On Nov. 7, Democrats came out victorious as Brian Zidek and Kevin Madden won two seats on the Delaware County Council. This was the first time in over 30 years that Democrats have secured seats on the Council, which has historically been Republican dominated. Many community members were involved in helping campaign for the Democrat candidates as signs that read “Zidek Madden Vote Nov 7th: Bring Sanity Back” were dispersed throughout the County. The Swarthmore College Democrats parallelled these efforts by campaigning on campus to students; their efforts were rewarded when Swarthmore College student voter turnout was the highest ever for a local election.
Taylor Morgan ’19, president of Swat Dems, was approached by the County Democrats and candidates after their win and thanked for the student turnout.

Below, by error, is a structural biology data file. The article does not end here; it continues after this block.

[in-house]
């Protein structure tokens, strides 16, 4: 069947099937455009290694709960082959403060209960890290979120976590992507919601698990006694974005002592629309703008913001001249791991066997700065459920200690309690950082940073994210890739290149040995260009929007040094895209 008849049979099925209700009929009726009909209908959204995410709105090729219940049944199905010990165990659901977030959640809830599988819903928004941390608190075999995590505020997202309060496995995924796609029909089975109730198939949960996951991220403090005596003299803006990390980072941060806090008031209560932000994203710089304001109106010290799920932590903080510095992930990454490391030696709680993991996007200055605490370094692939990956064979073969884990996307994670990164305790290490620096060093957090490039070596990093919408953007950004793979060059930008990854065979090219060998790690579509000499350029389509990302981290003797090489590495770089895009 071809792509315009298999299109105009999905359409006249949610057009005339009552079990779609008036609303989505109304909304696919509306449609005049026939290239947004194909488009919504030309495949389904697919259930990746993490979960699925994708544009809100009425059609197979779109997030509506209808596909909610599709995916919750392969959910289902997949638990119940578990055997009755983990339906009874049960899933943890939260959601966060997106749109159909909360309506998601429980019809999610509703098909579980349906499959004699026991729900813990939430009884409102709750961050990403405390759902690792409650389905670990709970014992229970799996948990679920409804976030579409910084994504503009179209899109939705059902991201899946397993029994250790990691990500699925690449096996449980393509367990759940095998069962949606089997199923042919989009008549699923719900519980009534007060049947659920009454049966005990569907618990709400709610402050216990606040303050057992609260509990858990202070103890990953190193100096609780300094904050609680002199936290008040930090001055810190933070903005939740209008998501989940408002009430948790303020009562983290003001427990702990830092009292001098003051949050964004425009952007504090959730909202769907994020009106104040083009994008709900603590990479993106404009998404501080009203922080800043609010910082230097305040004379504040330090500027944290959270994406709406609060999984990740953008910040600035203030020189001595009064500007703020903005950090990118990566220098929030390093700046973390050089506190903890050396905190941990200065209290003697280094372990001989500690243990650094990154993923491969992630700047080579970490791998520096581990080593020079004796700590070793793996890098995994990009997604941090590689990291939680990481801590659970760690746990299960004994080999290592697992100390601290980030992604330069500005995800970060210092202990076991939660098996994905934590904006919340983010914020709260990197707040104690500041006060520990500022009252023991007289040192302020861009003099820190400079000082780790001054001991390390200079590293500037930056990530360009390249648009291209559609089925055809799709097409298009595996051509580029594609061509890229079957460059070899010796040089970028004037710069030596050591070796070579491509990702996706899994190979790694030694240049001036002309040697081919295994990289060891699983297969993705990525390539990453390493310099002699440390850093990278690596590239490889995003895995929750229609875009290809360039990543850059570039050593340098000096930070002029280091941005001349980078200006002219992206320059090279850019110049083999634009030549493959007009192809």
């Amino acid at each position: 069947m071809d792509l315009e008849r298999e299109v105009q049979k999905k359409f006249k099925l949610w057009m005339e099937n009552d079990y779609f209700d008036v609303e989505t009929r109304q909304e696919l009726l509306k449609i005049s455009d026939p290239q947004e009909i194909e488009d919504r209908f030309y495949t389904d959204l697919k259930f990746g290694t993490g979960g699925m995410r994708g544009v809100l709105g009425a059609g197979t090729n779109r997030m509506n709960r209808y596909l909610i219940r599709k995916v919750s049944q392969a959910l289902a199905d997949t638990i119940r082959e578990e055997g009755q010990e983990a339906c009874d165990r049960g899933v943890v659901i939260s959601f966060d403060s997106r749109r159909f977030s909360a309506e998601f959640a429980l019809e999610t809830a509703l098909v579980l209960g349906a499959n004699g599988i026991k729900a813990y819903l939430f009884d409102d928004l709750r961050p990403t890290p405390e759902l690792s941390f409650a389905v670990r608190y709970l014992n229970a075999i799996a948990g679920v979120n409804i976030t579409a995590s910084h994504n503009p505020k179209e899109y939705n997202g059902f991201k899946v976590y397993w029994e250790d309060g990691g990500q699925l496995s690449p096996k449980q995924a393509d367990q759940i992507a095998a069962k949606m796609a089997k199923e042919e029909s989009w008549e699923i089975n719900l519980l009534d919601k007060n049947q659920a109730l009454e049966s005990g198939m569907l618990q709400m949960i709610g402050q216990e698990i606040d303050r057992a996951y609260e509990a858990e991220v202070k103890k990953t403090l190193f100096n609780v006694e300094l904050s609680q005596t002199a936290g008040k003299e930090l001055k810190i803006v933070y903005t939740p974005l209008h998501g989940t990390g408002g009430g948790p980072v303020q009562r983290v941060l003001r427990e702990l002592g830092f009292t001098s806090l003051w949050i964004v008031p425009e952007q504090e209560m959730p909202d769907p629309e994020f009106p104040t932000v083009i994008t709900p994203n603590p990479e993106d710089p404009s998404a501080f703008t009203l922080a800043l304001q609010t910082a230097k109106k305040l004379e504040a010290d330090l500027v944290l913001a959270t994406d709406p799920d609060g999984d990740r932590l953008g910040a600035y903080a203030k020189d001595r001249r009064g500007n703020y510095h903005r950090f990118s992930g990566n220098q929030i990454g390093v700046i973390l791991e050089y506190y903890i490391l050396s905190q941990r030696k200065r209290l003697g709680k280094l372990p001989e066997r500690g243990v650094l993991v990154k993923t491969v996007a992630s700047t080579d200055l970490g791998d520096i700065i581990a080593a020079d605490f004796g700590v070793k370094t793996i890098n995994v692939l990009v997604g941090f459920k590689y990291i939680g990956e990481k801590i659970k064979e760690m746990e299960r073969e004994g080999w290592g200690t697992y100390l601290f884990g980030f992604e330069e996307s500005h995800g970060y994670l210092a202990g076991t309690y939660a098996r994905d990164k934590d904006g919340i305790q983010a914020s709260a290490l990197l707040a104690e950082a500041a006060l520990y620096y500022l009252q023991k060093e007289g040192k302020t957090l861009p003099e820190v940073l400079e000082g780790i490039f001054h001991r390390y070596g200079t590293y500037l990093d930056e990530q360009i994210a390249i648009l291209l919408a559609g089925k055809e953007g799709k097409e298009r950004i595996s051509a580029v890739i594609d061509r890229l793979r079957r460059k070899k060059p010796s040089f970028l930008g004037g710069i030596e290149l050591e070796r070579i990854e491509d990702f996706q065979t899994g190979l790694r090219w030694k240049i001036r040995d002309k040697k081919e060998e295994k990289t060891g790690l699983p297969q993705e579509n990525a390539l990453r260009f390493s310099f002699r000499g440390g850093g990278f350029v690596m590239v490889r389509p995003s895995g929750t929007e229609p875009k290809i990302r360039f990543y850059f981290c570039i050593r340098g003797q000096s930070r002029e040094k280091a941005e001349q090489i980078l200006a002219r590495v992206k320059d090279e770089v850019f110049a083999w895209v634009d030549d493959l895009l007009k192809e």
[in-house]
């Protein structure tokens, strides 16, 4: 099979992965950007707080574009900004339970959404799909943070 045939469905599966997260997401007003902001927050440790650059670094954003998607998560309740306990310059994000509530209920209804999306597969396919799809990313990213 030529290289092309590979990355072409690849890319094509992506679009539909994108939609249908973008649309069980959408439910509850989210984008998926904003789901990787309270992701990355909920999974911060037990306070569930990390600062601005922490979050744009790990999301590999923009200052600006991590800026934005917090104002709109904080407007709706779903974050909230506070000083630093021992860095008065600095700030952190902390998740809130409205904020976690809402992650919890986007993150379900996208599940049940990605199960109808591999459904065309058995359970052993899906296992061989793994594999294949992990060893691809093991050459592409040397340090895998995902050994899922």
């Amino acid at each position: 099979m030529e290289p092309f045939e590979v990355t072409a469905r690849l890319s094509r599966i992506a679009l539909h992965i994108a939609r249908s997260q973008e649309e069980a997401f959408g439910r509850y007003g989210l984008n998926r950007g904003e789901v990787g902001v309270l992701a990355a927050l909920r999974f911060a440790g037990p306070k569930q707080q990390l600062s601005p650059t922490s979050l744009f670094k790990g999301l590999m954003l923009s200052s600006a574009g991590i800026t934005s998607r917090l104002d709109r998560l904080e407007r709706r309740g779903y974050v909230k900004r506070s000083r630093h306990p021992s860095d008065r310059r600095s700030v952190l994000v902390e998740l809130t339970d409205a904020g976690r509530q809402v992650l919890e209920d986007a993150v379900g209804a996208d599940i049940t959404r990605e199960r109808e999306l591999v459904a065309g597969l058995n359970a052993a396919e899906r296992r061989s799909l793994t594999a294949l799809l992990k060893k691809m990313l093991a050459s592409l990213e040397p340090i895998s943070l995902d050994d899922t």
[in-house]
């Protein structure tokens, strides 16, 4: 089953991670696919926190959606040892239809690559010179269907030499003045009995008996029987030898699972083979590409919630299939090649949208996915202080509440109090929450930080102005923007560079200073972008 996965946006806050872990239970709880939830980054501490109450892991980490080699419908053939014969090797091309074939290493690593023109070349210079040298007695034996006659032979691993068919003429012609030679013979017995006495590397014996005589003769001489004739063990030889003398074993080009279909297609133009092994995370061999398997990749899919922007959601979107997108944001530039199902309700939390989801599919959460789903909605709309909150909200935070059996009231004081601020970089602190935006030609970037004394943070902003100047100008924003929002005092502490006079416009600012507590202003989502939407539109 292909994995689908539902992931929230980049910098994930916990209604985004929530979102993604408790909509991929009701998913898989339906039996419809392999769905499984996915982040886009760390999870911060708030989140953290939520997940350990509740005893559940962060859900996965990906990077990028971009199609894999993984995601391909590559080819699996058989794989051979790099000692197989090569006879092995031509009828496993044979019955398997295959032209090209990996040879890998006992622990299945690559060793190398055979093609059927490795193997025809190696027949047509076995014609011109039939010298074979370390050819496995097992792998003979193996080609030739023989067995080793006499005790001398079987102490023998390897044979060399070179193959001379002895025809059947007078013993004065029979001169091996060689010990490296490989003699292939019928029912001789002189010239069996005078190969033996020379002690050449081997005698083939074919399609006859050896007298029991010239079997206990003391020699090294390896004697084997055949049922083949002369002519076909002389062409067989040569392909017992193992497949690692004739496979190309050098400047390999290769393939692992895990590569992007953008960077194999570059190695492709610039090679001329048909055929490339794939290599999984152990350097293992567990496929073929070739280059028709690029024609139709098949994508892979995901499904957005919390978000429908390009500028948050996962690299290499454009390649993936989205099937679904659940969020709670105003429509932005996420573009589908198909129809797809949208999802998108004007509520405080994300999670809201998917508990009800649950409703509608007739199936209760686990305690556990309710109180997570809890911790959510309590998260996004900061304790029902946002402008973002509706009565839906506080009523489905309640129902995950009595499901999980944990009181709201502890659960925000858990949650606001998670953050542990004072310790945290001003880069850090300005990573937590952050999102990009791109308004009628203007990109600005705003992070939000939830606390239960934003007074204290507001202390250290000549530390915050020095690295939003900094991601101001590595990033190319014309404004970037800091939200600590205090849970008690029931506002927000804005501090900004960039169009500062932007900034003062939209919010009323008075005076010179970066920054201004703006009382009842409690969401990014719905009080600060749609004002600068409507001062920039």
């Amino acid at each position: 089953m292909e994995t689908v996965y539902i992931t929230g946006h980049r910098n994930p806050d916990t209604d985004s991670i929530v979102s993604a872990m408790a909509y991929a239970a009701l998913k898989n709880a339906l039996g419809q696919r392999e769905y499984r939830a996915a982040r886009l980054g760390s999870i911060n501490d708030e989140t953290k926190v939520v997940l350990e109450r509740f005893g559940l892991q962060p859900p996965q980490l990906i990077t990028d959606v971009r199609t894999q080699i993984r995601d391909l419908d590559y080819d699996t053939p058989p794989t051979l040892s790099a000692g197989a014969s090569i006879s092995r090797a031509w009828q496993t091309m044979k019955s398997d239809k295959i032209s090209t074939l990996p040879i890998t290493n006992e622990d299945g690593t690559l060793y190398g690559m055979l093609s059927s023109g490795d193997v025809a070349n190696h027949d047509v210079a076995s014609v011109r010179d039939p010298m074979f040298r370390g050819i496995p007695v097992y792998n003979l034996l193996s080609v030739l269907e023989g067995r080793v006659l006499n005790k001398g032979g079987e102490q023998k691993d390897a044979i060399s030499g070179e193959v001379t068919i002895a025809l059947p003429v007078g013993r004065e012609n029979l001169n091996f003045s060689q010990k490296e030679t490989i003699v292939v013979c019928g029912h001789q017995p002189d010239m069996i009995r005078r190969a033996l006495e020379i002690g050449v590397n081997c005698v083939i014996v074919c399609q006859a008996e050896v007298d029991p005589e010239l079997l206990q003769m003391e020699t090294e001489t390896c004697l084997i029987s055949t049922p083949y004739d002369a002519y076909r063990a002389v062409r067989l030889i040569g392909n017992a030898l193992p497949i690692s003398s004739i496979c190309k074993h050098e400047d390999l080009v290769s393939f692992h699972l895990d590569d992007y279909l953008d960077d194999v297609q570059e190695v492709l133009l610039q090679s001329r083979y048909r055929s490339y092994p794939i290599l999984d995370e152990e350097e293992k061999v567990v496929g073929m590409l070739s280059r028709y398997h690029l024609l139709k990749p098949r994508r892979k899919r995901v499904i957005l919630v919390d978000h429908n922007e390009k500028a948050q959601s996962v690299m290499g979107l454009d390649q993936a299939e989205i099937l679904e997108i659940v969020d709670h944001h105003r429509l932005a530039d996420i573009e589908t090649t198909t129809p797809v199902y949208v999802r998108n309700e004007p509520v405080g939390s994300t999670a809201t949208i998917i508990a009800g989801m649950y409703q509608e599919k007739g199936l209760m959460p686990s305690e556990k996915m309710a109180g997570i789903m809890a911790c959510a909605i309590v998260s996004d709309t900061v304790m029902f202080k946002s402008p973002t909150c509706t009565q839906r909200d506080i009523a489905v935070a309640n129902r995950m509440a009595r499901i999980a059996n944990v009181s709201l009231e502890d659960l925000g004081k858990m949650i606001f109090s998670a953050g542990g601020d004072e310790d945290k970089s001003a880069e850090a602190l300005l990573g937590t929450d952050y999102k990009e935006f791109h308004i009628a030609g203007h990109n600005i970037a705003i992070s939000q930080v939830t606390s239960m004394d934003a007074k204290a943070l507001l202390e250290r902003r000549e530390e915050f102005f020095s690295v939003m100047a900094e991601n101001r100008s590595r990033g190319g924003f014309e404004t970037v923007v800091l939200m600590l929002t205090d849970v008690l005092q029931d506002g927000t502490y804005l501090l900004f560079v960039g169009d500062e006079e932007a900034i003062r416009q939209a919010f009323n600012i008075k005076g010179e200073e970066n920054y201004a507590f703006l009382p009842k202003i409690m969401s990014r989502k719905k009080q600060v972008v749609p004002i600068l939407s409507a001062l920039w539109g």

“I heard from the people at the polling place, and also at a victory party at the Inn later that night, from the County Democrats and the candidates, that this year was the most significant turnout of Swarthmore students for local elections. All the candidates came up to me at the victory party that night and were thrilled at the engagement and involvement of Swarthmore students canvassing, voting, and in other ways supporting their candidacy,” said Morgan.
Swat Dems’ efforts started way before election day and extended past the college campus. According to Morgan, the organization’s strategy was to provide information about the election, both about the campaigns of the different candidates, and on the logistics of the voting process, in order to actually help students to go out and vote on Nov. 7.